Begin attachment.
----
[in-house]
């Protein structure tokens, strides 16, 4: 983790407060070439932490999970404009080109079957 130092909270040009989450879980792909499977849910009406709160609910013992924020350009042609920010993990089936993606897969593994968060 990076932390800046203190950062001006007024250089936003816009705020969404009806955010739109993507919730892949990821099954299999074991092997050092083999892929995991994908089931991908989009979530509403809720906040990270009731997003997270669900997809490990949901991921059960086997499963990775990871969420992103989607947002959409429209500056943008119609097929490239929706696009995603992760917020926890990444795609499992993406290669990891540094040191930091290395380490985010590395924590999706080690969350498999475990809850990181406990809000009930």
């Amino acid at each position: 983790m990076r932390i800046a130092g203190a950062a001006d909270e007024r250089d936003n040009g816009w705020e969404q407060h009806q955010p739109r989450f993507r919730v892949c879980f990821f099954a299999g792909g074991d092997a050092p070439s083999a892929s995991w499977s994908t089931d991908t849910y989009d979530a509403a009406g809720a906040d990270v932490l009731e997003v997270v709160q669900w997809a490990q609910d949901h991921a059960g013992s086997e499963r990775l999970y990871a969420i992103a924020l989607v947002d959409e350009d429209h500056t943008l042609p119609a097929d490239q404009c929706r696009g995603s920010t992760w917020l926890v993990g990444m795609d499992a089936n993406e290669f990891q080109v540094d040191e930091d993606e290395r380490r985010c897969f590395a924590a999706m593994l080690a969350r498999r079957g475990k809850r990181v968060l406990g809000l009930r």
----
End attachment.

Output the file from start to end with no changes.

[in-house]
């Protein structure tokens, strides 16, 4: 983790407060070439932490999970404009080109079957 130092909270040009989450879980792909499977849910009406709160609910013992924020350009042609920010993990089936993606897969593994968060 990076932390800046203190950062001006007024250089936003816009705020969404009806955010739109993507919730892949990821099954299999074991092997050092083999892929995991994908089931991908989009979530509403809720906040990270009731997003997270669900997809490990949901991921059960086997499963990775990871969420992103989607947002959409429209500056943008119609097929490239929706696009995603992760917020926890990444795609499992993406290669990891540094040191930091290395380490985010590395924590999706080690969350498999475990809850990181406990809000009930």
């Amino acid at each position: 983790m990076r932390i800046a130092g203190a950062a001006d909270e007024r250089d936003n040009g816009w705020e969404q407060h009806q955010p739109r989450f993507r919730v892949c879980f990821f099954a299999g792909g074991d092997a050092p070439s083999a892929s995991w499977s994908t089931d991908t849910y989009d979530a509403a009406g809720a906040d990270v932490l009731e997003v997270v709160q669900w997809a490990q609910d949901h991921a059960g013992s086997e499963r990775l999970y990871a969420i992103a924020l989607v947002d959409e350009d429209h500056t943008l042609p119609a097929d490239q404009c929706r696009g995603s920010t992760w917020l926890v993990g990444m795609d499992a089936n993406e290669f990891q080109v540094d040191e930091d993606e290395r380490r985010c897969f590395a924590a999706m593994l080690a969350r498999r079957g475990k809850r990181v968060l406990g809000l009930r």